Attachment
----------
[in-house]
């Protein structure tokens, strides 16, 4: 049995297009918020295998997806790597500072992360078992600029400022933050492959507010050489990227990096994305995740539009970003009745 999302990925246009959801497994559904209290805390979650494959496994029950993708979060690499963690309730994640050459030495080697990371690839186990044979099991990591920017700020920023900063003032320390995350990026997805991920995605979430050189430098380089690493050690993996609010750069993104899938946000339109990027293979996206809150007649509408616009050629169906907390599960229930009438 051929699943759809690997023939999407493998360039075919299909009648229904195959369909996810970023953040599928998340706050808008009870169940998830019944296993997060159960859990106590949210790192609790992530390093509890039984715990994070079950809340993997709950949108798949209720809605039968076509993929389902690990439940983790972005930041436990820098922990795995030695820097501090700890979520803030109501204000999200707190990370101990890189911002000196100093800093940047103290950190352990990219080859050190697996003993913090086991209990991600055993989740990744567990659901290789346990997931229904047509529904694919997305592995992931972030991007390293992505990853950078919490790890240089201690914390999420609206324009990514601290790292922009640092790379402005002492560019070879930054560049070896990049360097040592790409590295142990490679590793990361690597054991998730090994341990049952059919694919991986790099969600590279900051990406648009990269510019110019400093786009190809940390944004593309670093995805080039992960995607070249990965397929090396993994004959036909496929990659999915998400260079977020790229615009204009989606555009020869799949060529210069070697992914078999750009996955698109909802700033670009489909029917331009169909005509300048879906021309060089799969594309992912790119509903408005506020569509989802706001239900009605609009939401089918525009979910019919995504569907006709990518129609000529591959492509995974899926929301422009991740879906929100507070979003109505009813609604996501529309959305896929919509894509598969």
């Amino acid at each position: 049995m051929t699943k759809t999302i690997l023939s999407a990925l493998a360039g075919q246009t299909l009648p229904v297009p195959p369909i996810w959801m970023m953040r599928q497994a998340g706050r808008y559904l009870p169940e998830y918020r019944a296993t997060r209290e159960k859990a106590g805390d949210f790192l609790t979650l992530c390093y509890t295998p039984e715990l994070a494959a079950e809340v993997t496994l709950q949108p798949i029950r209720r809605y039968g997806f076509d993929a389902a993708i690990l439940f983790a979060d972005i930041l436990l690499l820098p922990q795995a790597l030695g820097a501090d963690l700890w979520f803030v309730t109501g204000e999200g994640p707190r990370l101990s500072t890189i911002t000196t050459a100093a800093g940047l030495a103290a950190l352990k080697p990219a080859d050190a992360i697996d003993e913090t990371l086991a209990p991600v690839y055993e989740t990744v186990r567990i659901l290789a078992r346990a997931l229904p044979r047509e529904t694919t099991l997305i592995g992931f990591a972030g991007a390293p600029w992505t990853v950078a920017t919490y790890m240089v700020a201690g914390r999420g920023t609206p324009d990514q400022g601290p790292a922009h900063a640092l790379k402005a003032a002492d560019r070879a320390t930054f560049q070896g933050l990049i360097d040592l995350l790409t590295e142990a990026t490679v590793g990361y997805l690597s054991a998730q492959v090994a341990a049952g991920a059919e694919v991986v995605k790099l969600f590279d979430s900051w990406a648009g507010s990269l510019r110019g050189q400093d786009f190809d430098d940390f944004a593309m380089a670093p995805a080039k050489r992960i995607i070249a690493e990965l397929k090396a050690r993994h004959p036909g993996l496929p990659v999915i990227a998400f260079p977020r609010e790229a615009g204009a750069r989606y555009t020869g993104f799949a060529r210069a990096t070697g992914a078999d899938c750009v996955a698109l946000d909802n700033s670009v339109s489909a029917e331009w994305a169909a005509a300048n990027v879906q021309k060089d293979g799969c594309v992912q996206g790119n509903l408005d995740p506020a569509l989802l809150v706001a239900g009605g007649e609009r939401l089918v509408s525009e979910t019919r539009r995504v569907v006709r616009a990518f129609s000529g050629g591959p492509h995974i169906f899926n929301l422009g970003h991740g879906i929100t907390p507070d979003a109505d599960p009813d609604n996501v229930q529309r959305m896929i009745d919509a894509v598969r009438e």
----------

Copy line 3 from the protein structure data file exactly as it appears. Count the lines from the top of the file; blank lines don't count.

């Amino acid at each position: 049995m051929t699943k759809t999302i690997l023939s999407a990925l493998a360039g075919q246009t299909l009648p229904v297009p195959p369909i996810w959801m970023m953040r599928q497994a998340g706050r808008y559904l009870p169940e998830y918020r019944a296993t997060r209290e159960k859990a106590g805390d949210f790192l609790t979650l992530c390093y509890t295998p039984e715990l994070a494959a079950e809340v993997t496994l709950q949108p798949i029950r209720r809605y039968g997806f076509d993929a389902a993708i690990l439940f983790a979060d972005i930041l436990l690499l820098p922990q795995a790597l030695g820097a501090d963690l700890w979520f803030v309730t109501g204000e999200g994640p707190r990370l101990s500072t890189i911002t000196t050459a100093a800093g940047l030495a103290a950190l352990k080697p990219a080859d050190a992360i697996d003993e913090t990371l086991a209990p991600v690839y055993e989740t990744v186990r567990i659901l290789a078992r346990a997931l229904p044979r047509e529904t694919t099991l997305i592995g992931f990591a972030g991007a390293p600029w992505t990853v950078a920017t919490y790890m240089v700020a201690g914390r999420g920023t609206p324009d990514q400022g601290p790292a922009h900063a640092l790379k402005a003032a002492d560019r070879a320390t930054f560049q070896g933050l990049i360097d040592l995350l790409t590295e142990a990026t490679v590793g990361y997805l690597s054991a998730q492959v090994a341990a049952g991920a059919e694919v991986v995605k790099l969600f590279d979430s900051w990406a648009g507010s990269l510019r110019g050189q400093d786009f190809d430098d940390f944004a593309m380089a670093p995805a080039k050489r992960i995607i070249a690493e990965l397929k090396a050690r993994h004959p036909g993996l496929p990659v999915i990227a998400f260079p977020r609010e790229a615009g204009a750069r989606y555009t020869g993104f799949a060529r210069a990096t070697g992914a078999d899938c750009v996955a698109l946000d909802n700033s670009v339109s489909a029917e331009w994305a169909a005509a300048n990027v879906q021309k060089d293979g799969c594309v992912q996206g790119n509903l408005d995740p506020a569509l989802l809150v706001a239900g009605g007649e609009r939401l089918v509408s525009e979910t019919r539009r995504v569907v006709r616009a990518f129609s000529g050629g591959p492509h995974i169906f899926n929301l422009g970003h991740g879906i929100t907390p507070d979003a109505d599960p009813d609604n996501v229930q529309r959305m896929i009745d919509a894509v598969r009438e």